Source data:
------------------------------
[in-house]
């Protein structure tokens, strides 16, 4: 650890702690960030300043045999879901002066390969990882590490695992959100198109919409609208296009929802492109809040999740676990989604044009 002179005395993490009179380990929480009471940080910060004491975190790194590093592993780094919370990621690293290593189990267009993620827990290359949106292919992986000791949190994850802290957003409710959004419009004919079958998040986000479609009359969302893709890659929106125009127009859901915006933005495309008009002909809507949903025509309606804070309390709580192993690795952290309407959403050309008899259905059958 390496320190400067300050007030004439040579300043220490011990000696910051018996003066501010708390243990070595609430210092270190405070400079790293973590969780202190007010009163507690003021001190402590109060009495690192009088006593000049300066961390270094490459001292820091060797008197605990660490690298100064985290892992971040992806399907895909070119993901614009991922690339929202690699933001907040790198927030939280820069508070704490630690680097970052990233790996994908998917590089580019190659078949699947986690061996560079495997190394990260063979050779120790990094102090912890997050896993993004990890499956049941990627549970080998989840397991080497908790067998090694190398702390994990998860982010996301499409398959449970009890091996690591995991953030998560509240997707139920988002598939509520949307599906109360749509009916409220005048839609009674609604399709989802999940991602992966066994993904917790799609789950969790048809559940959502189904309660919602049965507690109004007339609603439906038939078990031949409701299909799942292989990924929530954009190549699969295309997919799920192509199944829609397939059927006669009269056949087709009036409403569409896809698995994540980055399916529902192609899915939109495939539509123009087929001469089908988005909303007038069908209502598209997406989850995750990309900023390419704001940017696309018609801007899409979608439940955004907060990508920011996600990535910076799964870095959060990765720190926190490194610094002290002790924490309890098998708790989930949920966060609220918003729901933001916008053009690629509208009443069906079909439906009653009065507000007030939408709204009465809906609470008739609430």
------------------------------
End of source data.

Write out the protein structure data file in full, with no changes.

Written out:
[in-house]
């Protein structure tokens, strides 16, 4: 650890702690960030300043045999879901002066390969990882590490695992959100198109919409609208296009929802492109809040999740676990989604044009 002179005395993490009179380990929480009471940080910060004491975190790194590093592993780094919370990621690293290593189990267009993620827990290359949106292919992986000791949190994850802290957003409710959004419009004919079958998040986000479609009359969302893709890659929106125009127009859901915006933005495309008009002909809507949903025509309606804070309390709580192993690795952290309407959403050309008899259905059958 390496320190400067300050007030004439040579300043220490011990000696910051018996003066501010708390243990070595609430210092270190405070400079790293973590969780202190007010009163507690003021001190402590109060009495690192009088006593000049300066961390270094490459001292820091060797008197605990660490690298100064985290892992971040992806399907895909070119993901614009991922690339929202690699933001907040790198927030939280820069508070704490630690680097970052990233790996994908998917590089580019190659078949699947986690061996560079495997190394990260063979050779120790990094102090912890997050896993993004990890499956049941990627549970080998989840397991080497908790067998090694190398702390994990998860982010996301499409398959449970009890091996690591995991953030998560509240997707139920988002598939509520949307599906109360749509009916409220005048839609009674609604399709989802999940991602992966066994993904917790799609789950969790048809559940959502189904309660919602049965507690109004007339609603439906038939078990031949409701299909799942292989990924929530954009190549699969295309997919799920192509199944829609397939059927006669009269056949087709009036409403569409896809698995994540980055399916529902192609899915939109495939539509123009087929001469089908988005909303007038069908209502598209997406989850995750990309900023390419704001940017696309018609801007899409979608439940955004907060990508920011996600990535910076799964870095959060990765720190926190490194610094002290002790924490309890098998708790989930949920966060609220918003729901933001916008053009690629509208009443069906079909439906009653009065507000007030939408709204009465809906609470008739609430």